WildFly Elytron

WildFly Elytron

Server Side SNI Matching with WildFly

For quite some time now, WildFly has provided support for server side Server Name Indication (SNI) matching. This allows a WildFly instance with multiple virtual hosts that share a single IP address to present the correct certificate depending on the server name specified by the client via the SNI extension. This blog post is going to go through a complete example to show how to configure this.

Example Project

First, clone the elytron-examples repo locally:

git clone https://github.com/wildfly-security-incubator/elytron-examples
cd elytron-examples

A WildFly CLI script that contains all of the commands used in this example can be found in the server-ssl-sni-context project in the elytron-examples git repository.

Virtual Host Configuration

We’re going to configure a WildFly instance with two virtual hosts: app1.com and app2.com. The first thing we’re going to do is add a couple aliases for localhost in our /etc/hosts/ file: app1.com app2.com

Next, we’re going to add the following virtual host configuration to the Undertow subsystem:


We’re now going to deploy the two web applications from our server-ssl-sni-context example project:

cd $PATH_TO_ELYTRON_EXAMPLES/server-ssl-sni-context/app1
mvn wildfly:deploy
cd $PATH_TO_ELYTRON_EXAMPLES/server-ssl-sni-context/app2
mvn wildfly:deploy

We can now access our two virtual hosts using http://app1.com:8080 and http://app2.com:8080. In the next few sections, we’re going to go through the steps needed to configure one-way SSL and provide support for SNI matching.

Certificate Generation

We need a certificate for each virtual host that we have configured. Normally, you would obtain a signed certificate from a trusted certificate authority for each virtual host. For this example, we’re simply going to generate and make use of self-signed certificates as shown in the following commands:


Notice that we now have three different certificates: one that we want to use for app1.com, one that we want to use for app2.com, and one that we want to use for localhost.

SNI Matching Configuration

Now that we have configured our server keystore, our next step is to generate a few key managers that will be used to select each of the above certificates:


Notice that app1KM will always select the certificate we want to use for app1.com. Similarly, app2KM will always select the certificate we want to use for app2.com. Finally, localhostKM will always select the certificate we want to use for localhost.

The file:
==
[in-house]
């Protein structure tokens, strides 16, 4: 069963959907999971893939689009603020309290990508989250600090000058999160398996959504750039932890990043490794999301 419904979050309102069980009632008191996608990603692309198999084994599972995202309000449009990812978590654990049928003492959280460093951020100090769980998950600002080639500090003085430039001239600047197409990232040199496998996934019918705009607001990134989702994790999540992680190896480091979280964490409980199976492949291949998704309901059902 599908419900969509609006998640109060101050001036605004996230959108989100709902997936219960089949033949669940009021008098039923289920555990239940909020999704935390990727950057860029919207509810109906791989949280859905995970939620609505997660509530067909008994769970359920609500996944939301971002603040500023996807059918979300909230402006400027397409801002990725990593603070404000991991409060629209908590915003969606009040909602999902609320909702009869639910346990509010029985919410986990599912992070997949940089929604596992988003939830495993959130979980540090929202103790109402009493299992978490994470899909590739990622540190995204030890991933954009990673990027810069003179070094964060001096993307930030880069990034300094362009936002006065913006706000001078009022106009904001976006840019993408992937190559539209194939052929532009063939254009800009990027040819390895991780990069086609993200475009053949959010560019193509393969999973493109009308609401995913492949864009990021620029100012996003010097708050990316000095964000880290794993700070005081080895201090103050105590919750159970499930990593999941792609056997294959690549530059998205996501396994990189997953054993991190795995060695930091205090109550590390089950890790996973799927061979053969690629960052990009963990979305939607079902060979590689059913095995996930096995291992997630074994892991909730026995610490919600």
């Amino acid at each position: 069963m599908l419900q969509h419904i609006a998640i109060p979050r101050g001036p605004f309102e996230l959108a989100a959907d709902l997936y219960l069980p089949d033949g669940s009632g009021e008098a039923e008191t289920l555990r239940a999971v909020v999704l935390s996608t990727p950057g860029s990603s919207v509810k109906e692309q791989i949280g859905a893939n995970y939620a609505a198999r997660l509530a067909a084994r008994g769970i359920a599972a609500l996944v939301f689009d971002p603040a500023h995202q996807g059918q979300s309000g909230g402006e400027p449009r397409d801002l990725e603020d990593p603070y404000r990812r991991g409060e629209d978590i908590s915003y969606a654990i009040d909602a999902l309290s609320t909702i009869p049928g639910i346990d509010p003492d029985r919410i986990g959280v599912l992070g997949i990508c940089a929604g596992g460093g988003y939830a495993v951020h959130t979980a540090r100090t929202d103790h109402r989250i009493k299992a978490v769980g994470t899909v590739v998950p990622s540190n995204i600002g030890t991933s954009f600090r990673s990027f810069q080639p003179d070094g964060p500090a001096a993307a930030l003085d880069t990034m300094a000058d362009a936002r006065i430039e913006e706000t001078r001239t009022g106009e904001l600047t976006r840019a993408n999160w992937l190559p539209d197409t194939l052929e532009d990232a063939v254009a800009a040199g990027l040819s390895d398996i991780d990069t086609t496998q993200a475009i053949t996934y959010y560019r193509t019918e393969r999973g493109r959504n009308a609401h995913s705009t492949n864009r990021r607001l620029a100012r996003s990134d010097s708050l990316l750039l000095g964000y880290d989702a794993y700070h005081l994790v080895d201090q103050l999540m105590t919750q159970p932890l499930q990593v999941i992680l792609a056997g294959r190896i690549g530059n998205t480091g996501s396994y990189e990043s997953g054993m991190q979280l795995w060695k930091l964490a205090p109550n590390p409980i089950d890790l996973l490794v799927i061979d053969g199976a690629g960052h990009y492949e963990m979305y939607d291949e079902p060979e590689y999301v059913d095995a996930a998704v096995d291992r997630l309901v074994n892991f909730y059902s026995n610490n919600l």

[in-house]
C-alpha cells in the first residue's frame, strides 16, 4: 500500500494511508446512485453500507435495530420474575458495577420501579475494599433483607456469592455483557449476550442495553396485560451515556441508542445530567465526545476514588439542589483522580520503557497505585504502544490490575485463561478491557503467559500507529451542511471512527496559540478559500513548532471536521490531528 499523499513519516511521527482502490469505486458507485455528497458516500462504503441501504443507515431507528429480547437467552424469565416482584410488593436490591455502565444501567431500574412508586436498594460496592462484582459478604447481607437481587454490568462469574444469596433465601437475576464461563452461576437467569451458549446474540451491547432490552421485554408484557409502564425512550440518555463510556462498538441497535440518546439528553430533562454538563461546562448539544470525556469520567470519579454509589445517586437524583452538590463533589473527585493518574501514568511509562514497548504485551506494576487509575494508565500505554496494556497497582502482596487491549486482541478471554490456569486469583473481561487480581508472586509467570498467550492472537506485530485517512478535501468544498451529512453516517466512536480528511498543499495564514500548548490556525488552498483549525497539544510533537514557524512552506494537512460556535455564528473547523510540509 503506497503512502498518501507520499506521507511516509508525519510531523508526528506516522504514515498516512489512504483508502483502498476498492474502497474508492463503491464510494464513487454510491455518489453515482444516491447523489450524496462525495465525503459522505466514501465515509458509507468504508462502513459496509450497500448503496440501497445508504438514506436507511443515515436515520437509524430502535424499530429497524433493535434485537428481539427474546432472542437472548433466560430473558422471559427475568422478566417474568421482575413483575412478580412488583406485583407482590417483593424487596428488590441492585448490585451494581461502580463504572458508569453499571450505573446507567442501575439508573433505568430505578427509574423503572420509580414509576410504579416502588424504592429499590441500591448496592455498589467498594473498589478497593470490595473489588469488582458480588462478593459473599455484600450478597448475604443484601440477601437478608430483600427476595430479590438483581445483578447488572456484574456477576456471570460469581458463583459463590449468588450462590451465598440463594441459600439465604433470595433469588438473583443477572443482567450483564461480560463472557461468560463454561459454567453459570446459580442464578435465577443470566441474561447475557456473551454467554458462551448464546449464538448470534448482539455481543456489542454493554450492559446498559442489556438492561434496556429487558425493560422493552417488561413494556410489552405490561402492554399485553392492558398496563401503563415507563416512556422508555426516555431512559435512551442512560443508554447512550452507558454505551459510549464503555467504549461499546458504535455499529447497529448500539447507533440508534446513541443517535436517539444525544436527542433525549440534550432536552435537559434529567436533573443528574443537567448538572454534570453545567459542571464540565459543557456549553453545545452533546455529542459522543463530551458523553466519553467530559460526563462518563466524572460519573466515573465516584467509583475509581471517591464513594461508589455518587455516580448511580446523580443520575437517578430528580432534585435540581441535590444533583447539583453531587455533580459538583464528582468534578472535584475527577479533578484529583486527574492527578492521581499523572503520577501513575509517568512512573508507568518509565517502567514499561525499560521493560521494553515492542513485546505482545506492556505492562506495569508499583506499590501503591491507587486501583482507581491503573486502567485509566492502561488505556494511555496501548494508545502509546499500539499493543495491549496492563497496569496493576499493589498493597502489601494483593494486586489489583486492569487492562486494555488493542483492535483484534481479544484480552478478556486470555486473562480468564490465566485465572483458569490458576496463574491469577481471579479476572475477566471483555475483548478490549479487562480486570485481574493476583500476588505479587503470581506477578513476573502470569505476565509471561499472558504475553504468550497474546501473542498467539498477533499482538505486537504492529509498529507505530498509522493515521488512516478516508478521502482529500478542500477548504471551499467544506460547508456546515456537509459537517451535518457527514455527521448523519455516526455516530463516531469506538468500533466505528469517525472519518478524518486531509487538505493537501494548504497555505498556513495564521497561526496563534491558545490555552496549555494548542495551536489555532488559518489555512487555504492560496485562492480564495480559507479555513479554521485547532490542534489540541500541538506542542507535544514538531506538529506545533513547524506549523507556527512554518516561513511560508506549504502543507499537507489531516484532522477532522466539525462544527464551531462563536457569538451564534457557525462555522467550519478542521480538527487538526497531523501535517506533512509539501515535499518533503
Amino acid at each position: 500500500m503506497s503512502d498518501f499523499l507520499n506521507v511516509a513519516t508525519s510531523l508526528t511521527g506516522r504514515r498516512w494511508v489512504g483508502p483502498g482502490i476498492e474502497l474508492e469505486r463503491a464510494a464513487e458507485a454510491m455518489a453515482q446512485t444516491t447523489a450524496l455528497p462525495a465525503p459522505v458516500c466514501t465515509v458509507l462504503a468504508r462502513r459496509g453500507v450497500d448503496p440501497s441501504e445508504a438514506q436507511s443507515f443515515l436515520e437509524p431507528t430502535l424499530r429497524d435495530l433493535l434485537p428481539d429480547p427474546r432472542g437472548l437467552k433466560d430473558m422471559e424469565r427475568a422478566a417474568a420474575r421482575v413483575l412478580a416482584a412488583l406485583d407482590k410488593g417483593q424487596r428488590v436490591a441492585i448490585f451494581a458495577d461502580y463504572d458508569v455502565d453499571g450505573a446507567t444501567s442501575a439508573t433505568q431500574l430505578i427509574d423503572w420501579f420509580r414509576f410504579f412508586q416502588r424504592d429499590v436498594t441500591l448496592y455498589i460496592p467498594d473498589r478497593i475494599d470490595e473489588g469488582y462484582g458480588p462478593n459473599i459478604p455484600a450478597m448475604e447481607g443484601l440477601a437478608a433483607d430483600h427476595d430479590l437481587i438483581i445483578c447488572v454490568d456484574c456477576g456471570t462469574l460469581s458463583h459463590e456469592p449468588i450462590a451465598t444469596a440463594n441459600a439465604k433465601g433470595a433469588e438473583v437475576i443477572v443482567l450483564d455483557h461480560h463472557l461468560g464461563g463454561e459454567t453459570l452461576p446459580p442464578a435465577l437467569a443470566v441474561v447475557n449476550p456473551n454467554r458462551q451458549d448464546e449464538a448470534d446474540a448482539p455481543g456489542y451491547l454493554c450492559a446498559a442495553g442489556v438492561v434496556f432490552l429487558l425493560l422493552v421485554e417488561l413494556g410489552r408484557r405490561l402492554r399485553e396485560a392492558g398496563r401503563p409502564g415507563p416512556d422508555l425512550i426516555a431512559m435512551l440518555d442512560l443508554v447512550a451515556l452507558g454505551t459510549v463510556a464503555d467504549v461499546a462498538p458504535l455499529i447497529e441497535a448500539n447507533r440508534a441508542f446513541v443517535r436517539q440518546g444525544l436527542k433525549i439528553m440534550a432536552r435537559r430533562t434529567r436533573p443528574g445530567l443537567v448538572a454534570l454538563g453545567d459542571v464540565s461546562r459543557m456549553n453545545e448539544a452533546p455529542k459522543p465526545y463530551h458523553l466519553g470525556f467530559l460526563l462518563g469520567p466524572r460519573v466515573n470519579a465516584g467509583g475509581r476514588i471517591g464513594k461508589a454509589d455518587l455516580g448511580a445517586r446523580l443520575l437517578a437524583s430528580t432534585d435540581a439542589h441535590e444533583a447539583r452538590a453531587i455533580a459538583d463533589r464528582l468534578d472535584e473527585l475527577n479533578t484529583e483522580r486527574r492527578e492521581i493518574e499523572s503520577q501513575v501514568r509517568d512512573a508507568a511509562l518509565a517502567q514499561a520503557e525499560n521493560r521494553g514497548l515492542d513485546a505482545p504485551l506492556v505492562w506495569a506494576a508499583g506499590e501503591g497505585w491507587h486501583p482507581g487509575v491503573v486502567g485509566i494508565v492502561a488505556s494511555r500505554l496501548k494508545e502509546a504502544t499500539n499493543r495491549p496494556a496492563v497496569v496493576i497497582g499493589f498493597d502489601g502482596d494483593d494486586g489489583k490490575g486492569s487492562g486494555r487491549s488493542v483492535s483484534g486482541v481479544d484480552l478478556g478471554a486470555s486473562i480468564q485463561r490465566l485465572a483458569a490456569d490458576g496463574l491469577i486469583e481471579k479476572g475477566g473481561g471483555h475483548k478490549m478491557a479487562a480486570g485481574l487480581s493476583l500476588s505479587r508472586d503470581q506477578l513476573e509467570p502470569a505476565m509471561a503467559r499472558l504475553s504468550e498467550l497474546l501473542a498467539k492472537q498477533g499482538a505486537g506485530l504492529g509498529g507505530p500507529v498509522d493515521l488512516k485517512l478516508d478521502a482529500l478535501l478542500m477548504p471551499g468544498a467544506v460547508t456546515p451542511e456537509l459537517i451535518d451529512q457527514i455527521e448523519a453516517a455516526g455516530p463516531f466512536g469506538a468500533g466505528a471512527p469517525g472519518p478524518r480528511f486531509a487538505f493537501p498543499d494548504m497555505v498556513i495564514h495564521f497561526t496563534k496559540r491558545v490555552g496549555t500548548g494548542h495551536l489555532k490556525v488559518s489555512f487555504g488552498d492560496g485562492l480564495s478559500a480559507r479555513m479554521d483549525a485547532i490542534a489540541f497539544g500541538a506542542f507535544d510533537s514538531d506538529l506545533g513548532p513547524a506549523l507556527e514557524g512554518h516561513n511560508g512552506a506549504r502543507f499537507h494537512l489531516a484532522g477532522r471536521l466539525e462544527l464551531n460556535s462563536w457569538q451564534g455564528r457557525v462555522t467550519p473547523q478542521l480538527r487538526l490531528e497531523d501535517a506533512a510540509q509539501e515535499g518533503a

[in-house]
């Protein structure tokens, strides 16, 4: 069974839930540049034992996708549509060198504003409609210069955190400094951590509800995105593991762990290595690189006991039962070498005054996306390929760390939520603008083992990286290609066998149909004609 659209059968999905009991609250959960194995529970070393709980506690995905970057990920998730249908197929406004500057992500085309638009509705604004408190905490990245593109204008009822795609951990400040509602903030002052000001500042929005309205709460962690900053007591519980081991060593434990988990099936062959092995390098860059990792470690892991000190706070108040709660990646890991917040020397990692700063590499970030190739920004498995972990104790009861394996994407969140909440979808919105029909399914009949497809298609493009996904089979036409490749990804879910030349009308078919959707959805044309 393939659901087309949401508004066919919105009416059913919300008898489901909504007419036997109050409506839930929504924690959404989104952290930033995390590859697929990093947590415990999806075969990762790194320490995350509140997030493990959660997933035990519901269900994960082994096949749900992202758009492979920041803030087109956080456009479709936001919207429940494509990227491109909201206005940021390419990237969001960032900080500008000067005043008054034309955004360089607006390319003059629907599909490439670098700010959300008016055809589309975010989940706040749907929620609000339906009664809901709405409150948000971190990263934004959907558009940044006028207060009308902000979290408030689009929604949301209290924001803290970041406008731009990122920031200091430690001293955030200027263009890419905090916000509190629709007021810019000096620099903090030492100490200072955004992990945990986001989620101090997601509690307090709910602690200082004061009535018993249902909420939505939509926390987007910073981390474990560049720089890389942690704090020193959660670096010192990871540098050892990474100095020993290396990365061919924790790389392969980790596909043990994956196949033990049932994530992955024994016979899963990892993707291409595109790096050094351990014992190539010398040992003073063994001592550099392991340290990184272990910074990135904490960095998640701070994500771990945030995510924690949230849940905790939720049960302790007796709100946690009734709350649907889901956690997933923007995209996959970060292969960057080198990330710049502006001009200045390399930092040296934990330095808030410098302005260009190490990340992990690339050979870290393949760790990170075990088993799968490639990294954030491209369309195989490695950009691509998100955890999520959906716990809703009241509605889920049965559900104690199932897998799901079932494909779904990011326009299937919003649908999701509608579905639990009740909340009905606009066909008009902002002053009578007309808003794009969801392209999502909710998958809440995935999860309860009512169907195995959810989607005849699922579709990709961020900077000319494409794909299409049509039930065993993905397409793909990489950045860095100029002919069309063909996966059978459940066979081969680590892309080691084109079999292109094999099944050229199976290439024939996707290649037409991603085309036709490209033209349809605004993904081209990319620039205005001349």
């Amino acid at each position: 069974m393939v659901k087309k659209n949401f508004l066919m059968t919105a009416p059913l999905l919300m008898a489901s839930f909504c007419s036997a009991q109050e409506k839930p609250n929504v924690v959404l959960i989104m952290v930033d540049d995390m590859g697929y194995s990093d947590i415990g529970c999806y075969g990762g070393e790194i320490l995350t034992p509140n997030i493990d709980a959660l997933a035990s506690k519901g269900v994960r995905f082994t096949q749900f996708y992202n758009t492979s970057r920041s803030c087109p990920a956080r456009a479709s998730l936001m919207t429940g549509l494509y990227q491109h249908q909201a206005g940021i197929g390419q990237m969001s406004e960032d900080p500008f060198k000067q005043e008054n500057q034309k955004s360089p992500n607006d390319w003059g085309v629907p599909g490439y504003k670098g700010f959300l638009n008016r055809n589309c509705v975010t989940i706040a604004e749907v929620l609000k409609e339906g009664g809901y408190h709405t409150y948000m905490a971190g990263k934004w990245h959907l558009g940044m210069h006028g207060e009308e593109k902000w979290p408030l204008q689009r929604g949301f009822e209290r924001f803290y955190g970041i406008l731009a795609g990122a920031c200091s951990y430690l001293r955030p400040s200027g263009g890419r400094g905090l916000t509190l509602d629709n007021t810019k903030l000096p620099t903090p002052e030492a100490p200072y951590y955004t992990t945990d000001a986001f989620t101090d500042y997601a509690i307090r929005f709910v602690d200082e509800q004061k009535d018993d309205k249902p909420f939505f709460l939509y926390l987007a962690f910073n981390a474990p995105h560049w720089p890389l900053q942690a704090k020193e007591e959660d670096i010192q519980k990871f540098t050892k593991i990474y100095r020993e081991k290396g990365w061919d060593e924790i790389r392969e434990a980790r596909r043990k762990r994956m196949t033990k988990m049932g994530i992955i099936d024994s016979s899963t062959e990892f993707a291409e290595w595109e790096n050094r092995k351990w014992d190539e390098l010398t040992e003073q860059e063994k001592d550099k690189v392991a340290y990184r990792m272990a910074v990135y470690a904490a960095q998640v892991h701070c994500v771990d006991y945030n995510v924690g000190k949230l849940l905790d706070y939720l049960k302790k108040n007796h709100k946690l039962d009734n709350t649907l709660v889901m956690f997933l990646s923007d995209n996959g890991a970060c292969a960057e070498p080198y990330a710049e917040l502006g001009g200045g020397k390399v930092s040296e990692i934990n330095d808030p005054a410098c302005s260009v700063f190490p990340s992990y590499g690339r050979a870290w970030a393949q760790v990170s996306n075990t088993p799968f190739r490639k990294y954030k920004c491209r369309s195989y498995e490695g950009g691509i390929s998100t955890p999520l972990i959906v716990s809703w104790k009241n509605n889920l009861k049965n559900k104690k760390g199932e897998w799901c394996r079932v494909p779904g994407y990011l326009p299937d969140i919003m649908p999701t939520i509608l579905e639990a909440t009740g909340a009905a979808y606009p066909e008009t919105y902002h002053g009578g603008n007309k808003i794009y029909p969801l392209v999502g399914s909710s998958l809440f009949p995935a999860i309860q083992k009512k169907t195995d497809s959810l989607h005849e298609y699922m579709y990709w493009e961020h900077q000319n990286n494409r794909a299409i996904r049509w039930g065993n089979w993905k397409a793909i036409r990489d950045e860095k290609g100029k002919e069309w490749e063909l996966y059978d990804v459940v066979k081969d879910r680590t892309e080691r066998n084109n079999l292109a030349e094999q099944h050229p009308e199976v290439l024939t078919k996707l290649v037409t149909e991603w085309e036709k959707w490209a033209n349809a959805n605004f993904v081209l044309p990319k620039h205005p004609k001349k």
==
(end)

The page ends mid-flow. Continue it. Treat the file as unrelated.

Next, we’re going to configure some server SSL contexts that make use of each of the above key managers:


As an example, if app1SSC is in use, it will make use of the app1KM key manager which means that it will select the certificate we want to use for app1.com.

Finally, we can now configure a server SSL SNI context that makes use of our server SSL contexts:

/subsystem=elytron/server-ssl-sni-context=sniSSC:add(default-ssl-context=localhostSSC, host-context-map={app1\\.com=app1SSC,app2\\.com=app2SSC})

The above server SSL SNI context will ensure the correct certificate is presented to the client based on the SNI extension provided by the client. If the client does not specify this extension or if the value does not match any of the hostnames from our host-context-map, then the default-ssl-context will be used.

We’re now going to update our HTTPS listener configuration in the Undertow subsystem so that it references our server SSL SNI context:


Access app1.com and app2.com via HTTPS

Now that we’ve enabled server side SNI matching, we can use our browser to access app1.com and app2.com via HTTPS. Let’s first try to access https://app1.com:8443. Note that the browser is going to add the SNI extension with value app1.com in the ClientHello message it sends to the server at the beginning of the TLS handshake. Now, since the server’s certificate is self-signed, it won’t be trusted by your browser. You’ll need to manually confirm that this certificate is trusted or configure your browser to trust it. Inspect the certificate that was presented by the server. Notice that it’s the certificate for app1.com.

Next, try accessing https://app2.com:8443. Inspect the certificate that was presented by the server. Notice that this time, it’s the certificate for app2.com.

Finally, try accessing https://localhost:8443. This time, the certificate presented by the server will be the certificate for localhost.


This blog post has shown how to configure server side SNI matching for WildFly. For more details, take a look at the Elytron documentation.